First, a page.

San Juan Islands

When Life Gives you Lemons

Lemon Lavender Shrub on a  snow day

Lemon Lavender Shrub on a  snow day

We're pretty partial to San Juan Islands fruit - and love to labor with the good ol' stuff from island trees that have been producing fruit and sharing their bounty for over a century. But in the dark of winter, when the light tips beyond the solstice, we keep our hands busy with the citrus that accents all of our jams, organically sourced from California.

People often lament that we don't make a marmalade (we do, but not in the traditional sense -see Quince Marmalade.) It may sound silly to say it feels inauthentic to do so, in an era where local has multiple meanings (is the maker local? are the beans local?) but we count our blessings. We're blessed with legacy orchards, filled with luscious pears, apples, plums & quince. Not lemons. And yet what we do bring in to press for their perfect acidic antidote to sweet pomes, we want to make the most of. Enter our Lemon Lavender Shrub, hot off the copper pots. Island lavender meets bitter lemon oils from said lemon rinds & juice, organically sourced white wine vinegar, and fair trade organic cane sugar. The bitter/sweet/sourness is perfection for cocktails (French 75?) and refreshing spritzers. It captures winter in the south (lemons) & summer in the north (lavender), and reminds us that while we make throwback preserves and bow to the old dames, modern can be fun (and delicious) too!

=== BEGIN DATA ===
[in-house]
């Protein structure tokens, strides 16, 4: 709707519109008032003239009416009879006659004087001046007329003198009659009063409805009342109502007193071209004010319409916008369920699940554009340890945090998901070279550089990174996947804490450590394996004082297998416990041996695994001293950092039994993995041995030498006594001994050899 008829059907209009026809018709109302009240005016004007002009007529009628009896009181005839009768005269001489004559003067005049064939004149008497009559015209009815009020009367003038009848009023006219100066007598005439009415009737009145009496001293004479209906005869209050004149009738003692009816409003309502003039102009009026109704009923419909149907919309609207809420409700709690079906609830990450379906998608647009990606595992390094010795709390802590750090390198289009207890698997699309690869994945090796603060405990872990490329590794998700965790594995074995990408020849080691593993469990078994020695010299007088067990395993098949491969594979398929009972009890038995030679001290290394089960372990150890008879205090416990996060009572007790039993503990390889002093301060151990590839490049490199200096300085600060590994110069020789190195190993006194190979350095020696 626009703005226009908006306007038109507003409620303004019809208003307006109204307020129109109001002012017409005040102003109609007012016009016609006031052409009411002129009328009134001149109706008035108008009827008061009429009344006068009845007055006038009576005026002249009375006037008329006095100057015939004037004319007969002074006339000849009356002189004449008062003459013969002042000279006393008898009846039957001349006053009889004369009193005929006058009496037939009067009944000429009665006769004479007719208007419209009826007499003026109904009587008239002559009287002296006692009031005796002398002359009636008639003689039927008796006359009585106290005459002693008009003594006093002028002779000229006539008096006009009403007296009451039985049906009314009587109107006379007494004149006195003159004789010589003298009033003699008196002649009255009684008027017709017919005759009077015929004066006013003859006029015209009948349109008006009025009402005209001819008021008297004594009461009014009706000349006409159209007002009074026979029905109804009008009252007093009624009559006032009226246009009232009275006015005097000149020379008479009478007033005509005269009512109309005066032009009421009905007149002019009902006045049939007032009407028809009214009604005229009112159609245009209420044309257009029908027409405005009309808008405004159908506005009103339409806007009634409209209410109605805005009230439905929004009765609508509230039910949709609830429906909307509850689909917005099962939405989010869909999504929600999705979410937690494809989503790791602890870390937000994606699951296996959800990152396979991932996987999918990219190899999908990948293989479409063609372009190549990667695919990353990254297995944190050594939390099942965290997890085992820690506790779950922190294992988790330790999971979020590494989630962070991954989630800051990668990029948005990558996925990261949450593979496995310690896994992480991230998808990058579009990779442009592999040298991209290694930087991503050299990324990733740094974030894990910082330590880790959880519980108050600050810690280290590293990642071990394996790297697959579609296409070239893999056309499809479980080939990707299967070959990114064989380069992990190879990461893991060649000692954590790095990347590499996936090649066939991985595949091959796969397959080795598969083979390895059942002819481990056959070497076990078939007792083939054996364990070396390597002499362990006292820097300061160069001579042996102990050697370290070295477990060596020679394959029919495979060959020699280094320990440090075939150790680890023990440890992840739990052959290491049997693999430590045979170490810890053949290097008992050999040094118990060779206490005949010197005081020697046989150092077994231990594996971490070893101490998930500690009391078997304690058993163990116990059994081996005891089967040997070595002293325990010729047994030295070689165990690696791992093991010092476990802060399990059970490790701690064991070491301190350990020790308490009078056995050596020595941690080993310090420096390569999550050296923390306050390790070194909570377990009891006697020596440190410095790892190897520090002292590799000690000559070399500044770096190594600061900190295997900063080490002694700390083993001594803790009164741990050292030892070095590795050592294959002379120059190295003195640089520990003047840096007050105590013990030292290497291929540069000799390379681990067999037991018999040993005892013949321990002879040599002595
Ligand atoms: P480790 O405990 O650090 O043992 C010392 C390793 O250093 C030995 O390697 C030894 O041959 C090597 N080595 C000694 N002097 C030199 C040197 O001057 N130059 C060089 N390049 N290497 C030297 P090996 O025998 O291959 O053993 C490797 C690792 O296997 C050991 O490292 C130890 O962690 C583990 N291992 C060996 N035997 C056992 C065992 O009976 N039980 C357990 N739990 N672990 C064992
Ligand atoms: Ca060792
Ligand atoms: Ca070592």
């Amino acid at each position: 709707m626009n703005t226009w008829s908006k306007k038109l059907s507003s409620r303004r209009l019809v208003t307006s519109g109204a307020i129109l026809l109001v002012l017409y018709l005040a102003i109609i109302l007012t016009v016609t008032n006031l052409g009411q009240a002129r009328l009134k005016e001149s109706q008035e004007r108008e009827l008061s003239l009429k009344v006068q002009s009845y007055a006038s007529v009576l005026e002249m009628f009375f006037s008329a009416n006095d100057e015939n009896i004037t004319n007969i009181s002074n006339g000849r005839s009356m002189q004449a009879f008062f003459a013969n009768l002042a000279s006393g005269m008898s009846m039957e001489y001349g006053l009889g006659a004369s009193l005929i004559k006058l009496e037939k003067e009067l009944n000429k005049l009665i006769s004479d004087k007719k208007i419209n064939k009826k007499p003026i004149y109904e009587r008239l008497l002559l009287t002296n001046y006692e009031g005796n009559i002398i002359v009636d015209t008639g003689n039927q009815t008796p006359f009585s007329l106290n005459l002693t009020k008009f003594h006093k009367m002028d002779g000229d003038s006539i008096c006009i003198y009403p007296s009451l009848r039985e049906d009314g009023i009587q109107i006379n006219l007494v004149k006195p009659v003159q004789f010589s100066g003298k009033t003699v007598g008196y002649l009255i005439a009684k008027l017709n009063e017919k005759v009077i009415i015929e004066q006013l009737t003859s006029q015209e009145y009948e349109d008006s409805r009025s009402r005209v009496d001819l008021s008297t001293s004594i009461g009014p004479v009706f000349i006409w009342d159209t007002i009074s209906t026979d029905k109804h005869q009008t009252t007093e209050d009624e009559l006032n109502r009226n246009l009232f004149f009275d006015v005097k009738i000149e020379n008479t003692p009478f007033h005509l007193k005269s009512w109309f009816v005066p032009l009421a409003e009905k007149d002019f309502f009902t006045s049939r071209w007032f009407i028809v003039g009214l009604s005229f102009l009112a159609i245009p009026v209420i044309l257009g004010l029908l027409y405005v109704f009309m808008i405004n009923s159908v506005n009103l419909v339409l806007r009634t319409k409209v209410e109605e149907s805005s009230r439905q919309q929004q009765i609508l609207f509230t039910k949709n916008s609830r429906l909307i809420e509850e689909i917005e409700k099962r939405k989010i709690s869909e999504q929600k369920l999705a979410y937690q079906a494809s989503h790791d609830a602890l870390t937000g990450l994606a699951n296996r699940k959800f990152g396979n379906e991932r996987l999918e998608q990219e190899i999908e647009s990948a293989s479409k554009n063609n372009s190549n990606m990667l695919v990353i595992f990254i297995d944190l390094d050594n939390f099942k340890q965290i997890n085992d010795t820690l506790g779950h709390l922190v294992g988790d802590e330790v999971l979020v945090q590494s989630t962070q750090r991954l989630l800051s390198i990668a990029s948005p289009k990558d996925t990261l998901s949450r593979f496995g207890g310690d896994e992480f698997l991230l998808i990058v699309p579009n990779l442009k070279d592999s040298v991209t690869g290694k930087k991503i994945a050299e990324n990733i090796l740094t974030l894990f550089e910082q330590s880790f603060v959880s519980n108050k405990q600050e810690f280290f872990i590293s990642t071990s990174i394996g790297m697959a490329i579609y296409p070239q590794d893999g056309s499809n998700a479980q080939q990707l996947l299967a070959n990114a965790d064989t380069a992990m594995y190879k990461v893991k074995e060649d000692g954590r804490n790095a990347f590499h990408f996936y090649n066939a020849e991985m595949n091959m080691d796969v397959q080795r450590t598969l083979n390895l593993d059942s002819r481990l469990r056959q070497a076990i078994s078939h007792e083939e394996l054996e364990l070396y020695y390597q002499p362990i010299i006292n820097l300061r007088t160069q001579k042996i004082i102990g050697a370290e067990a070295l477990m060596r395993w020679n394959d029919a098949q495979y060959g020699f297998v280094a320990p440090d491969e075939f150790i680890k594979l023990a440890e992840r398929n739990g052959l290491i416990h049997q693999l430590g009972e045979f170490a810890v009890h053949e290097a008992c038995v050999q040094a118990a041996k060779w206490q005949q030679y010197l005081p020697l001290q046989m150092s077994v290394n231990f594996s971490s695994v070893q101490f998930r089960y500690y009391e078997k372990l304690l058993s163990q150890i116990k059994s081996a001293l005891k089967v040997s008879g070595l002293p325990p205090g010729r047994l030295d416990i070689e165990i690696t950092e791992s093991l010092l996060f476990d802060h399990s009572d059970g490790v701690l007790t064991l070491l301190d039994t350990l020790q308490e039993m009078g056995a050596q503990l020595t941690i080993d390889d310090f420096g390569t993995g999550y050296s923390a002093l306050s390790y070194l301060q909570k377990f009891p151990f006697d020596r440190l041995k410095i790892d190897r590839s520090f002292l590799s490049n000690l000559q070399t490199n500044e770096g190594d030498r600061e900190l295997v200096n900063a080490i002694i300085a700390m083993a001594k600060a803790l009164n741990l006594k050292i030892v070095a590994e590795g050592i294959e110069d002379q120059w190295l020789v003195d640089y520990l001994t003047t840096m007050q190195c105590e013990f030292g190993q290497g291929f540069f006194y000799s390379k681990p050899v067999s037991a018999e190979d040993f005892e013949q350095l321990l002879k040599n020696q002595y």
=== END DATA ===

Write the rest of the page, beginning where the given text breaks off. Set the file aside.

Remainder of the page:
Just watching the late February snow melt away - I'm certain of it: cheers to spring! She's coming!

The Times They Are A Changin'

"You better start swimming or you'll sink like a stone -- for the times, they are a changin'."  I've loved Simon & Garfunkel since my mother introduced me to them as a little girl.  Imagine me, a nine year old, along with my best friend, equally innocent, belting out "Cecilia" at the top of our lungs on the rooftop outside my bedroom window.  I don't think we knew what it was about, but we felt it - felt the drums, the rhythm, the pounding, the call to action, and we couldn't help but holler and hoot and pound our little paws on the shingles -- that is, until the neighbors complained.  I've come back to Simon & Garfunkel's music so many times over the years, usually when I'm feeling particularly thoughtful, or contemplating a new path.  There's something about their music that brings me back to my roots.  Not surprisingly, when I sat down to write this post, the first thing that came into my mind was this song, the title of this post (props to Bob Dylan for the original version).